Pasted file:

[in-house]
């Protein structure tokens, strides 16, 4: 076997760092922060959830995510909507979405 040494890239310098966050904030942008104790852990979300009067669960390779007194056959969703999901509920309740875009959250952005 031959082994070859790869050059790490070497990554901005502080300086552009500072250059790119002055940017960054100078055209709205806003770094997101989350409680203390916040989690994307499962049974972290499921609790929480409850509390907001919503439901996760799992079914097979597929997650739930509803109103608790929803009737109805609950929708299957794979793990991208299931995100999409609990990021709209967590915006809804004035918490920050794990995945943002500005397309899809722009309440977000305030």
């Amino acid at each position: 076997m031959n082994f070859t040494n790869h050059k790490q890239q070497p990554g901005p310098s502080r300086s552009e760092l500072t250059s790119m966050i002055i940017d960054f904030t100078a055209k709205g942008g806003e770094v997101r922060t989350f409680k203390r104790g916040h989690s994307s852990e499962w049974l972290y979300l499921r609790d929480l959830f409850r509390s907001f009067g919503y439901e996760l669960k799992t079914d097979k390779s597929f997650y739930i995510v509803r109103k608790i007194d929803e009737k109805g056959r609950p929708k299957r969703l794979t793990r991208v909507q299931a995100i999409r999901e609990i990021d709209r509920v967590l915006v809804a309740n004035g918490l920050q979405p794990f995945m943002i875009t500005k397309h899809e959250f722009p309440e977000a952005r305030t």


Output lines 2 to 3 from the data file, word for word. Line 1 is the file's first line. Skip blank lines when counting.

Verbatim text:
């Protein structure tokens, strides 16, 4: 076997760092922060959830995510909507979405 040494890239310098966050904030942008104790852990979300009067669960390779007194056959969703999901509920309740875009959250952005 031959082994070859790869050059790490070497990554901005502080300086552009500072250059790119002055940017960054100078055209709205806003770094997101989350409680203390916040989690994307499962049974972290499921609790929480409850509390907001919503439901996760799992079914097979597929997650739930509803109103608790929803009737109805609950929708299957794979793990991208299931995100999409609990990021709209967590915006809804004035918490920050794990995945943002500005397309899809722009309440977000305030």
């Amino acid at each position: 076997m031959n082994f070859t040494n790869h050059k790490q890239q070497p990554g901005p310098s502080r300086s552009e760092l500072t250059s790119m966050i002055i940017d960054f904030t100078a055209k709205g942008g806003e770094v997101r922060t989350f409680k203390r104790g916040h989690s994307s852990e499962w049974l972290y979300l499921r609790d929480l959830f409850r509390s907001f009067g919503y439901e996760l669960k799992t079914d097979k390779s597929f997650y739930i995510v509803r109103k608790i007194d929803e009737k109805g056959r609950p929708k299957r969703l794979t793990r991208v909507q299931a995100i999409r999901e609990i990021d709209r509920v967590l915006v809804a309740n004035g918490l920050q979405p794990f995945m943002i875009t500005k397309h899809e959250f722009p309440e977000a952005r305030t």